Cala Mandia is a small resort about 5 kilometres south of Porto Cristo, on the east coast of Majorca. It is also also known as Porto Cristo Novo, and sometimes as Cala Romantica (“Romantic Beach”) after the main beach in the town.

The town is built around three small rocky bays. Each shelters a fine sandy beach with a long and gentle slope out into the bay that is perfect for young children and inexperienced swimmers. The beaches at Cala Mandia are smaller but less crowded than the beach at neighbouring Porto Cristo – especially during the busy summer months when Porto Cristo is filled with tourists who come to visit the nearby cave systems, Cuevas del Drach and Cuevas del Hams. Cala Mandia usually escapes the attention of the crowds.

As a result, Cala Mandia has kept closely to its origins as a quiet seaside area. The tourist developments in the area are relatively new, and most are oriented towards families on holiday and older couples. There is a wide range of accommodations available, from independent apartments to luxury resort hotels. The night-life in Cala Mandia is generally limited to the hotels, restaurants and bars – but the major resort areas of Cala Millor and Cala Bona are just a short taxi drive away for visitors who want to party. A frequent local bus service connects Cala Mandia with nearby Porto Cristo, giving visitors easy access to the wider range of shops and restaurants there, as well as to the famous caves and other tourist attractions such as the Porto Cristo aquarium.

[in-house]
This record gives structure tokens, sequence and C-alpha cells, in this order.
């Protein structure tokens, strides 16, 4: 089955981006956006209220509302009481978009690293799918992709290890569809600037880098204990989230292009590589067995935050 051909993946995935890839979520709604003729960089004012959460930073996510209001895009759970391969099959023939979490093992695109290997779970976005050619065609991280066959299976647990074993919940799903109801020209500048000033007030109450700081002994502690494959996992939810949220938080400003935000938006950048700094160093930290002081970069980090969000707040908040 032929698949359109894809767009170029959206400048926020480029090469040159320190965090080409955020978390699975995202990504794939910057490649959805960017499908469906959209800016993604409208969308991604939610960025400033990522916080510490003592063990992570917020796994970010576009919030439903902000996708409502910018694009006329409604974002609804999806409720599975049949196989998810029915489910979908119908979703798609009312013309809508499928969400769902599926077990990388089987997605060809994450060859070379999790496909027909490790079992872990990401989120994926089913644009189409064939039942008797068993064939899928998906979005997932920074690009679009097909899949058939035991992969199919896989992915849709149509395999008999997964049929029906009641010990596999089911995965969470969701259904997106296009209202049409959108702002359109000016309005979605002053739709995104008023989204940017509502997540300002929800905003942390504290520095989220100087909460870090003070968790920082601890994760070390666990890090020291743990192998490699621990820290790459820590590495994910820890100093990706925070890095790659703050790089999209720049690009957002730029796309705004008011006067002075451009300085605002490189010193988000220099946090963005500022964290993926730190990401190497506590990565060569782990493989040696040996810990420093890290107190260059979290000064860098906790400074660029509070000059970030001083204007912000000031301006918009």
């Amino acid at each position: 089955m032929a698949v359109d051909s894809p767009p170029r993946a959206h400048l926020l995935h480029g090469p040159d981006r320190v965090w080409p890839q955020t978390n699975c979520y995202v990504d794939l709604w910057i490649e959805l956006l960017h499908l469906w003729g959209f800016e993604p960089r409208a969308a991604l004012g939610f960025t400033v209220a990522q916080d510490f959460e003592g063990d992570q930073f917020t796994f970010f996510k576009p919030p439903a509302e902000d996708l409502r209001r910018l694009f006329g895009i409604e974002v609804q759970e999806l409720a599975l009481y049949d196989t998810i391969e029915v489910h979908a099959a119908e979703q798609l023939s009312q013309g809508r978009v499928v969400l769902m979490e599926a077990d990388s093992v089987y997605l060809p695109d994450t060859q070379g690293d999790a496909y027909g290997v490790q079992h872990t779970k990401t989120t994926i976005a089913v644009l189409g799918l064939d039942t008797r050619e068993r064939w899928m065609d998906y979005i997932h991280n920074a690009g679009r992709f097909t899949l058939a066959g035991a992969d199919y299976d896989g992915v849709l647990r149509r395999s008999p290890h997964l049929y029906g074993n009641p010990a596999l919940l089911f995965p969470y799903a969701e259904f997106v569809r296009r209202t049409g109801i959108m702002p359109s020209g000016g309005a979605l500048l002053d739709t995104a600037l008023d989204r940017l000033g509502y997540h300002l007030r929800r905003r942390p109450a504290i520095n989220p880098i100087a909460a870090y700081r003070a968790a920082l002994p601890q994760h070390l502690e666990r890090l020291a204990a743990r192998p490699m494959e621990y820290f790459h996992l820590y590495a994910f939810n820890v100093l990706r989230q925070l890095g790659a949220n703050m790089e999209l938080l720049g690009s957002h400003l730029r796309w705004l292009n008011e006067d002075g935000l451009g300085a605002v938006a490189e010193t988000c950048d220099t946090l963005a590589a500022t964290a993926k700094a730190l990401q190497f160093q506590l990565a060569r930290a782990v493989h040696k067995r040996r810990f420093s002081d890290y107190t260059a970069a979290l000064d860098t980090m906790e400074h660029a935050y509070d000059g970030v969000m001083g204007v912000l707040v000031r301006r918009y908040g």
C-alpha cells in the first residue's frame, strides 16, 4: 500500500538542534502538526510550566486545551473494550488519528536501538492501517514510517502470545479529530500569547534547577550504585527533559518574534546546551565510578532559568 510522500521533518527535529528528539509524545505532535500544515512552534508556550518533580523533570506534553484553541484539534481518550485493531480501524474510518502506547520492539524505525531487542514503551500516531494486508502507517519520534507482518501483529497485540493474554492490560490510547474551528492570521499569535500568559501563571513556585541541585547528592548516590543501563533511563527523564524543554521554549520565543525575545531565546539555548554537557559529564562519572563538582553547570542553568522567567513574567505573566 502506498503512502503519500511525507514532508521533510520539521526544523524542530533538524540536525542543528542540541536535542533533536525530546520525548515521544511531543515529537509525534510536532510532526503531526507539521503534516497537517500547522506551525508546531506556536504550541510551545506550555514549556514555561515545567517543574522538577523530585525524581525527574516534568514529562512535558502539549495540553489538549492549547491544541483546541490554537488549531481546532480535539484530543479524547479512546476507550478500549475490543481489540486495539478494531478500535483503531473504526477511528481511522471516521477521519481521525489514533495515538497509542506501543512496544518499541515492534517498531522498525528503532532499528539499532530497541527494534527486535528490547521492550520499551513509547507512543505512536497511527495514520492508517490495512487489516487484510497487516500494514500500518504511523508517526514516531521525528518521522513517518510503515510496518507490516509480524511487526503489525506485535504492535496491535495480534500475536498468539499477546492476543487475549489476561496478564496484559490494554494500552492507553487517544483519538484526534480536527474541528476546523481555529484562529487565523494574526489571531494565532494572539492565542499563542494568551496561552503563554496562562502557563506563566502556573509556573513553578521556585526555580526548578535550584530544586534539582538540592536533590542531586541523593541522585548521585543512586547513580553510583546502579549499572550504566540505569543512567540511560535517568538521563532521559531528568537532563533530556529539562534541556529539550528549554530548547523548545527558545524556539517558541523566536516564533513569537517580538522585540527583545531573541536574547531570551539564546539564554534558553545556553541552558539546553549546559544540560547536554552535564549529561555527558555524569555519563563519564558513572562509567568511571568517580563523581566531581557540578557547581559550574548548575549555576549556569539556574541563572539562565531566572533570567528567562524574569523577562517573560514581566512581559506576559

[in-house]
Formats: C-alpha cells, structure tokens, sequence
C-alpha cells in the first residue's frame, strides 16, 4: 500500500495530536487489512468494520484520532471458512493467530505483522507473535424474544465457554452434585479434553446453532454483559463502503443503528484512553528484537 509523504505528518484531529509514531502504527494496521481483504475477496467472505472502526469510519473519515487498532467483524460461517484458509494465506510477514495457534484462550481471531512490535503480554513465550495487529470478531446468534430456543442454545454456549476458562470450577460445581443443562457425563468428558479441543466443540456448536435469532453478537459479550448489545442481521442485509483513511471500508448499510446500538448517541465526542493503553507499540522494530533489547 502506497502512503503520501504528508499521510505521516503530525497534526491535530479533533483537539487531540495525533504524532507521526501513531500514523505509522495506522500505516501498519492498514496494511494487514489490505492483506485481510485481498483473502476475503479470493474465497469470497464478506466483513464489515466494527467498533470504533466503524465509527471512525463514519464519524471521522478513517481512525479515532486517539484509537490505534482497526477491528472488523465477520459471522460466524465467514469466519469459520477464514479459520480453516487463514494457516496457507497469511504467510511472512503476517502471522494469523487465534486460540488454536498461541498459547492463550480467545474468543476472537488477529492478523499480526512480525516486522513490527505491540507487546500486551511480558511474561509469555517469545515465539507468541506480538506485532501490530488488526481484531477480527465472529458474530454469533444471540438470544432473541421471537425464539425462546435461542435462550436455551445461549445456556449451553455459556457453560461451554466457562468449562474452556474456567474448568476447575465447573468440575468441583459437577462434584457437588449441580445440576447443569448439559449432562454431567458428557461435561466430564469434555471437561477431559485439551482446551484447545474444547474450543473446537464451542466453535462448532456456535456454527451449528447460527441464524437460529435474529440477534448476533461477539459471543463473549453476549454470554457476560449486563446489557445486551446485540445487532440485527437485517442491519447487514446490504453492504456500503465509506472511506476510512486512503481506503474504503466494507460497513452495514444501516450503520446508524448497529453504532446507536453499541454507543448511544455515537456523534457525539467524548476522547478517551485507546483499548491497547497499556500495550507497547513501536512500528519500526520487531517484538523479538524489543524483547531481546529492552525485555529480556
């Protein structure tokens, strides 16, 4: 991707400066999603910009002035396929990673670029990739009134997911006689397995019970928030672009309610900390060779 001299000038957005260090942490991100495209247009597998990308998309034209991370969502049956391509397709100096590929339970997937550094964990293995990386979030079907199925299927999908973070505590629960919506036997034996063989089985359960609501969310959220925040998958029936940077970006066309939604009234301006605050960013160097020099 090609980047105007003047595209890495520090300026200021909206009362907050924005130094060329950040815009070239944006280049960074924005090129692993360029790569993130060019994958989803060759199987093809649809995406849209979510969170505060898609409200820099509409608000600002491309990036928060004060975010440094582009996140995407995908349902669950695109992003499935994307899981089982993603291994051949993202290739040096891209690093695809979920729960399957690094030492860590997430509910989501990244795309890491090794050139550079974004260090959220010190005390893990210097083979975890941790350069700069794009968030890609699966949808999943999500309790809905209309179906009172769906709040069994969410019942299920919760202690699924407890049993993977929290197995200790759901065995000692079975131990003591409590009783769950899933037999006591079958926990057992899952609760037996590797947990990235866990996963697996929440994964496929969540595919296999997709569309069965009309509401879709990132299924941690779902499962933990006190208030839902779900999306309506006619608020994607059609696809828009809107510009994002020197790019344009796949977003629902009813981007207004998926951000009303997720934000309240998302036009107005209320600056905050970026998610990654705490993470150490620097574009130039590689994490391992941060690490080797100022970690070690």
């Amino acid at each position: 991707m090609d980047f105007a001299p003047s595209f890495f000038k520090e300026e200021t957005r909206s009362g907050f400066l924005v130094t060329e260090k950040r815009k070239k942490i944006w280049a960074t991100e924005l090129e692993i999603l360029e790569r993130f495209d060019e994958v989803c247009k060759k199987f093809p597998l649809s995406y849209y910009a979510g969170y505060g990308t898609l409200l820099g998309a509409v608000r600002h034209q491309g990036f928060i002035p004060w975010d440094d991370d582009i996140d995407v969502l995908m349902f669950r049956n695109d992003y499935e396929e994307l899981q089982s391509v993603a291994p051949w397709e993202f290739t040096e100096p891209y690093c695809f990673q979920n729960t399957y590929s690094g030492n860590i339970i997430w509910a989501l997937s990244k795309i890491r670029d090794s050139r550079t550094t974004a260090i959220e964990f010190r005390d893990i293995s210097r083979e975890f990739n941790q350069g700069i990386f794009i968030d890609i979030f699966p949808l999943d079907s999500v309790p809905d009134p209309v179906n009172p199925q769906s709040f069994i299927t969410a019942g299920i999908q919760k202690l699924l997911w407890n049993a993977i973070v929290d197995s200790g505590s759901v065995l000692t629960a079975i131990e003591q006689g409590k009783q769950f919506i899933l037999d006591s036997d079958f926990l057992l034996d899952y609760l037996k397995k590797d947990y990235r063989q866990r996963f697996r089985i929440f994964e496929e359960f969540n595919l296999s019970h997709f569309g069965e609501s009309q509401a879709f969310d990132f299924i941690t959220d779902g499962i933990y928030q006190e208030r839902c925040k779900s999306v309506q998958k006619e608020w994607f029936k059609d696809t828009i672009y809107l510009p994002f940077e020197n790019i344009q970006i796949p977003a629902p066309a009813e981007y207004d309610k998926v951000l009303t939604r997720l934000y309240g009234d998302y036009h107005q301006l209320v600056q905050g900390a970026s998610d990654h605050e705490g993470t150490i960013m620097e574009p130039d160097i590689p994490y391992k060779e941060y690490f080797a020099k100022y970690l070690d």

The coastline south from Cala Mandia is a sparsely populated and unspoiled landscape of rocky coves and sheltered sandy beaches. Cala Varques and Cala Magraner, a few kilometres to the south, have the reputation of being two of the most beautiful beaches on the island, and feature on many postcards of the island. Cala Varques is surrounded cliffs that plunge directly into deep water, which are a favourite spot for jumping and diving. This part of the coast is rural and undeveloped, and so there are no facilities for tourists on these beaches – visitors are advised to bring their own food and water.

About six kilometres further south, the purpose built resorts of Cales de Majorca and Cala Murada have three sandy beaches where of beach-side activities for visitors are on offer, as well as numerous restaurants targeted to foreign tourists. These beaches are clean and sandy, but not large – and so they do become crowded. The main beach of Cala Marcal is staffed by life-guards, and has a gentle slope and shallow water – making it an excellent place for children to swim.

This stretch of coast ends at the seaside town of Portocolom. The town retains much of its original character as an important fishing harbour, but has become popular as a destination with tourists who want to experience a part of Majorca that has escaped the mass commercialisation. Portocolom is also the site of one of the best preserved ancient burial sites on Majorca, and the scene of a major archaeological investigation by the University of the Balearic Islands into the local prehistoric peoples.